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Neighbor to Neighbor: Children alone at risk on SE Queens streets

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against children.

The media keeps us...

By Barbara Morris

All too often these days, we hear of children in trouble. Some of the so-called “fairy-tales” of old tried to warn children and parents alike

that there were, and will probably always be, evil afoot — including

against children.

The media keeps us abreast of the increased

activities of these people whose minds have been introduced to and

taken over by evil. They may be murderers, kidnappers, pedophiles, drug

or other crime “teachers,” or those guilty of neglect.

They are not

worthy, in my opinion, to be near any child.

A few years ago, when crime in our area was more intense, my Civilian Patrol partner and I were driving on Linden

Boulevard. It was somewhere around midnight. As we approached one of the all-night laundries we noticed a

very small child, not yet 2 years old, sitting on the curb with

his feet in the street. I got out of the car, spoke to the child,

took him by the hand and he toddled with me into the laundry. “Does this little boy belong to anyone in here?” I asked.

One woman, who was sitting toward the back, in front of an active,

sudsy machine, looked our way and said, “He’s mine.” She was very cool

about it, which made me very angry. My response was sharp, “What is the

matter with you, leaving this little fellow by himself so he could go out

of here onto the street? Terrible things could have happened to him.”

By then, with the eyes of everyone on her, she responded in like manner

to me.

“There is nothing wrong with me. You should learn to mind your

own business. I was right here all along. Nothing would have happened

to him. There are a lot of people in here. Someone would have seen

anyone trying to harm him and told me.”

As I looked for some reaction on the faces of the others there, one lady

rolled her eyes and shook her head, but most of the others turned their

heads back to their business.

As I was trying to decide what our next step should be, the little fellow had gone over to the person claiming him and threw his tiny arms around her legs. I left the store and told my partner what had happened. The police had been very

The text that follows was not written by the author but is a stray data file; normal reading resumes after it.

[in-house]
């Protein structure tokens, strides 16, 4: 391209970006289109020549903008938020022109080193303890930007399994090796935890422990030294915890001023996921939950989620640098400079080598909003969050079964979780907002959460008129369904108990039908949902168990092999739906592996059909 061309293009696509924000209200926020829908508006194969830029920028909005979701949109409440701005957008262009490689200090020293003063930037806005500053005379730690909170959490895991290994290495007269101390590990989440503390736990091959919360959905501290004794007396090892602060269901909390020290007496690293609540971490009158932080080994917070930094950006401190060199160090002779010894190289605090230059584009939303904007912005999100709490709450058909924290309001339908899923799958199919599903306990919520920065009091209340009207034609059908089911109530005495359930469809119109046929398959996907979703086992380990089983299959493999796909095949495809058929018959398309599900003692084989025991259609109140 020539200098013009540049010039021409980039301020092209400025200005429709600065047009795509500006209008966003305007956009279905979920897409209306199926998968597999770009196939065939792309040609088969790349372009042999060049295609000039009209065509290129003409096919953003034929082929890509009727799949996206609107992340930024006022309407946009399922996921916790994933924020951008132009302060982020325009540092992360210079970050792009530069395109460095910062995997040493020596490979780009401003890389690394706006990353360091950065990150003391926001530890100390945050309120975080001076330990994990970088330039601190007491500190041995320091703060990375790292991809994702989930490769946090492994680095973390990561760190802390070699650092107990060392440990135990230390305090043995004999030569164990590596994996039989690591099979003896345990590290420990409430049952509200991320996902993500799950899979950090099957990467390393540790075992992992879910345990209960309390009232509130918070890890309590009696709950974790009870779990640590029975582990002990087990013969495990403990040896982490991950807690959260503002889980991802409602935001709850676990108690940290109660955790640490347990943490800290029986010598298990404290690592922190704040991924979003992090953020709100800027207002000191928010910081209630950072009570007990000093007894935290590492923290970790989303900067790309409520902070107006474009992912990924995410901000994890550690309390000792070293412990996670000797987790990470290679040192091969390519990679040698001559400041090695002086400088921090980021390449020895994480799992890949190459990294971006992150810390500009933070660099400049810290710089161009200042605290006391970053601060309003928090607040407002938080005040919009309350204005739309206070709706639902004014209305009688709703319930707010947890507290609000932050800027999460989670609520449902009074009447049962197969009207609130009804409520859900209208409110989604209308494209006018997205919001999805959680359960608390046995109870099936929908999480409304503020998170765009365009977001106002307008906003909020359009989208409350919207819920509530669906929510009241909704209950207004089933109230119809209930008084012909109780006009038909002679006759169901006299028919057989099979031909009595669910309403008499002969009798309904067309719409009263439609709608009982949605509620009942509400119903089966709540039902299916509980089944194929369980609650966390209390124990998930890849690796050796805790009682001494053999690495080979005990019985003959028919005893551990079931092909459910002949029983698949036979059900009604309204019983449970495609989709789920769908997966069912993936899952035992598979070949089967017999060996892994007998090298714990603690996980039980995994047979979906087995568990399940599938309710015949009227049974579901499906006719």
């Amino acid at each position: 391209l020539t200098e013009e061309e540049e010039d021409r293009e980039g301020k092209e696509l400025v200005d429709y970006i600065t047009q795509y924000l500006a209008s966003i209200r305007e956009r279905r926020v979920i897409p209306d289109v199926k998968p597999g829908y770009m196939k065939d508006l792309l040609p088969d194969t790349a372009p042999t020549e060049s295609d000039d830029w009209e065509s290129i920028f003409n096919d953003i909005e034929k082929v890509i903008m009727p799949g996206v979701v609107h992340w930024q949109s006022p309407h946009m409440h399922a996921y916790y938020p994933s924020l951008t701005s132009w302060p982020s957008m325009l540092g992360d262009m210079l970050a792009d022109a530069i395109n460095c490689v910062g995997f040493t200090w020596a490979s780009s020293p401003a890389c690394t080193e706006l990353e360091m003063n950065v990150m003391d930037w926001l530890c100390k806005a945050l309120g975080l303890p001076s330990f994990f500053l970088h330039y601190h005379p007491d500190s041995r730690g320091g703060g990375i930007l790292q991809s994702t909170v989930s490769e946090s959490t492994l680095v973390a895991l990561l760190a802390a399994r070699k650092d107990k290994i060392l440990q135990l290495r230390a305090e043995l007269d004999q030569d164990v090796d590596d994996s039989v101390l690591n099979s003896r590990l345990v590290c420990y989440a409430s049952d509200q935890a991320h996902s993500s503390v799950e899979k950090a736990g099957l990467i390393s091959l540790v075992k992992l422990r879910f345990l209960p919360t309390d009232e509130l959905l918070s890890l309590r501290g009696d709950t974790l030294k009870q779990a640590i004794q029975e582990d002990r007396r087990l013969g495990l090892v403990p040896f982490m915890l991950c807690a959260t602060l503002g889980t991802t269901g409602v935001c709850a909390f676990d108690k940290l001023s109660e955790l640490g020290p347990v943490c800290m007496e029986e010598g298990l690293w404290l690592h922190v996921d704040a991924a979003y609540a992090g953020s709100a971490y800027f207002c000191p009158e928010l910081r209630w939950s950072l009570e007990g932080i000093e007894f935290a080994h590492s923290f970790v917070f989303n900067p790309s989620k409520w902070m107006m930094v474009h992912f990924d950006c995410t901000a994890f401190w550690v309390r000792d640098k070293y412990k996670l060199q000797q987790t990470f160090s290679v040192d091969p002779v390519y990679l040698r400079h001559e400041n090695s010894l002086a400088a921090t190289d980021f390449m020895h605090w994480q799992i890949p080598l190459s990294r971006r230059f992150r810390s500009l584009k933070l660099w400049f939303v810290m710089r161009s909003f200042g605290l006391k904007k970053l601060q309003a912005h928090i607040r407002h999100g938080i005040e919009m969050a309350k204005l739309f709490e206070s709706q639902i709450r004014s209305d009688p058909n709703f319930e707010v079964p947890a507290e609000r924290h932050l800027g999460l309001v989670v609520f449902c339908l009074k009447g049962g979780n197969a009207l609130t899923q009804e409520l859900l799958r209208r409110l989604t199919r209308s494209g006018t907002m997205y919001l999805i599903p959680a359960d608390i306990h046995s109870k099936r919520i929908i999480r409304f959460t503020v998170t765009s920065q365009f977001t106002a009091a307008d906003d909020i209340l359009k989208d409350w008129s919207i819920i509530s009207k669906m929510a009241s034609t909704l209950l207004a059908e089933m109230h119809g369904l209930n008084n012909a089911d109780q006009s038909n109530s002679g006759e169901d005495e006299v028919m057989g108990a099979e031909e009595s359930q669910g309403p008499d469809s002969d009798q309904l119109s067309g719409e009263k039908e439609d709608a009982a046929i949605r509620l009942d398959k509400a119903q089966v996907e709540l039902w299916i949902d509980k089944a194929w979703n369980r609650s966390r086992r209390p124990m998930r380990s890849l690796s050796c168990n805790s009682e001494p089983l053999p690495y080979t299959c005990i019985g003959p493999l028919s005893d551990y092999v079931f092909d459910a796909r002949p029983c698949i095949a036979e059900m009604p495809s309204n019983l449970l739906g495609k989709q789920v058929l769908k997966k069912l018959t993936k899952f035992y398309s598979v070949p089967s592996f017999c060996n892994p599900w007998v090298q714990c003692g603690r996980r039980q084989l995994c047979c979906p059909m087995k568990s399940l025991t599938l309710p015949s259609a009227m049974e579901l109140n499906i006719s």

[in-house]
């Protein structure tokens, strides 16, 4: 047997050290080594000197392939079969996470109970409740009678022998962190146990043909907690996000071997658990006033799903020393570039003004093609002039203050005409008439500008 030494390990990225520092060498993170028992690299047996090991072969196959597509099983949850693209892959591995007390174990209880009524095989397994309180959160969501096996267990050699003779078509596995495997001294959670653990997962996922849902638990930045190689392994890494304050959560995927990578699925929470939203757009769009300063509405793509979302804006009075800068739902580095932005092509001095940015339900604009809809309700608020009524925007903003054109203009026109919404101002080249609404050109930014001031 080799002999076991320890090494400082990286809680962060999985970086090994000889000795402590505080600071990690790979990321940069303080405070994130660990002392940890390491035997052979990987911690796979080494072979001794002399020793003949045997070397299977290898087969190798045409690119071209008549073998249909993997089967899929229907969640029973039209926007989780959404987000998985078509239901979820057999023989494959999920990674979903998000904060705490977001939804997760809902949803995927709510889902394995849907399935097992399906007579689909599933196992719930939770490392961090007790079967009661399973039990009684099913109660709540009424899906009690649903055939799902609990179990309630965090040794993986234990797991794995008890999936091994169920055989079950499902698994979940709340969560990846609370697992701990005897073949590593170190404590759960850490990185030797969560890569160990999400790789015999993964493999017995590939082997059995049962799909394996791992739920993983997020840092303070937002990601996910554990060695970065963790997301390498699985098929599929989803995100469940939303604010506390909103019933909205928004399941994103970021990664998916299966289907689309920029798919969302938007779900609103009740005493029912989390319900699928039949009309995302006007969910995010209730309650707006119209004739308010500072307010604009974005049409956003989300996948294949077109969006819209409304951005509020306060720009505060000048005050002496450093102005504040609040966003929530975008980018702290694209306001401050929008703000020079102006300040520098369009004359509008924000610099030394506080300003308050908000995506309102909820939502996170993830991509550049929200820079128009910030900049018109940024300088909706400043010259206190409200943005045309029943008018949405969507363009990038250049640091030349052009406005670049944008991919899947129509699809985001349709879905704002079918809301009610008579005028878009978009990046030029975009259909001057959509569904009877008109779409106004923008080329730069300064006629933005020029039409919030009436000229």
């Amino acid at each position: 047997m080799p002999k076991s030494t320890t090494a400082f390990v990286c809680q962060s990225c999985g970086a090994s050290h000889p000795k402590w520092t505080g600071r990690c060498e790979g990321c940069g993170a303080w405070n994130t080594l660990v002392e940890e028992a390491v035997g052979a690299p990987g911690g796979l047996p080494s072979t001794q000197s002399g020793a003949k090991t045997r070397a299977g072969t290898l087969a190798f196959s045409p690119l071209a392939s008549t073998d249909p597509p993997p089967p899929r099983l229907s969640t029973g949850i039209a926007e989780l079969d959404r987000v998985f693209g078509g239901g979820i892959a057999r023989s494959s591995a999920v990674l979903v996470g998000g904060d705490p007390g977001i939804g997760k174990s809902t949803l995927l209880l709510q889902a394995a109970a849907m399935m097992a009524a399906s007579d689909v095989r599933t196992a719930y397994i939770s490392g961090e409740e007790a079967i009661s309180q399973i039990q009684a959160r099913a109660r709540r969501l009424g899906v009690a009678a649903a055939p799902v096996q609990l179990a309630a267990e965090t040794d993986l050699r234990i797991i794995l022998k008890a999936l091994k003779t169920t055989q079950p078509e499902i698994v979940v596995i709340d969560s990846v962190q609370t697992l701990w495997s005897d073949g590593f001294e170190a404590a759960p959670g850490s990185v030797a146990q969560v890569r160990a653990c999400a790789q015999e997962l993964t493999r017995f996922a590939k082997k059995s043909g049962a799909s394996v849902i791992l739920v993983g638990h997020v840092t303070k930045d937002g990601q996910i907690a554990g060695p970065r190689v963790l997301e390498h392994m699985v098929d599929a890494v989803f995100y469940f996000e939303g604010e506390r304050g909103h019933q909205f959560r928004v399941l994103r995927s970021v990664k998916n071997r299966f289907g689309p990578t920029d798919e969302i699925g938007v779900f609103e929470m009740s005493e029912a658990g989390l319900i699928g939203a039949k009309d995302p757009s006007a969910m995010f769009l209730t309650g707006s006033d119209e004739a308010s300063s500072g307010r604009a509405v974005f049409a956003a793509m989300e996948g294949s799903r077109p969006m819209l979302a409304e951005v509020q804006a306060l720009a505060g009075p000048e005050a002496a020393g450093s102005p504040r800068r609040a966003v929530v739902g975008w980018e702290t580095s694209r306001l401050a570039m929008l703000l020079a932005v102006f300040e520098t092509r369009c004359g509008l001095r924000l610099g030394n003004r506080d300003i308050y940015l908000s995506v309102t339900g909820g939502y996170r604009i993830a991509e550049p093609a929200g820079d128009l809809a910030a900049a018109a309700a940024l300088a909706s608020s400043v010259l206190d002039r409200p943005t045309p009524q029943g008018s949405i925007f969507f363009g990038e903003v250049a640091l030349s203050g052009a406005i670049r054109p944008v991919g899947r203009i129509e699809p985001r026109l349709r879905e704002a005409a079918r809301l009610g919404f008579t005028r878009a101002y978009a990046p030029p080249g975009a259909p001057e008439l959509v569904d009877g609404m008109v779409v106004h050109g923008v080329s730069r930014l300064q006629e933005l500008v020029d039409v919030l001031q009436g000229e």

busy that night, and we hoped that after I left someone else

might have said a few more constructive words to her. I was counting on

the woman who shook her head, at least. We decided to move on.

I recalled that incident recently when I discovered a very young lady

standing at curbside on Merrick Boulevard and 223rd Street, watching the

heavy traffic speed by. Since there is no traffic signal there, I

asked if she was waiting for someone or was trying to cross the street.

She said someone who had taken her there had become angry about something,

started cursing and told her to go home by herself.

I asked her if she

wanted me to help her cross the street. She said, “Yes.” Once on

the other side, I asked her if she wanted me to walk her home. Again,

the answer was “Yes.”

Because it was already past our regular lunch hour, I had stopped at

Burger King on Springfield Boulevard and bought a couple of chicken sand

wiches and nice, cold chocolate shakes for my sister and me I wondered

how they would weather the long walk to her house, which

was in the opposite direction from ours.

We must have walked a mile, talking about school, animals and my volunteer

work with the police.

I, of course, had told her my name, and she had told

me hers. As I was looking at her, talking, all of a sudden she said, “Wait

— did you hear that?” A police officer hollered, “Hi, Barbara,” as the car

went by. I was sorry I hadn’t heard that because I always like to greet

my NYPD friends, but I was grateful to that officer for calling out because

that put a great big grin on my little friend’s face.

We walked further still, well off my usual route, and she stopped suddenly. “What’s the matter?” I asked her.

She hesitantly answered, “I’m

almost home now. My house is only about a block away. Please don’t

go with me any further. My mother will be very, very mad at me because I’m not supposed to talk to strangers.”

She agreed to tell her mother about how she had been left alone. I watched until she waved and turned into the path of her home. She is a sweet little girl, too young and too sweet to be left alone in an unpredictable world.

Posted 7:08 pm, October 10, 2011
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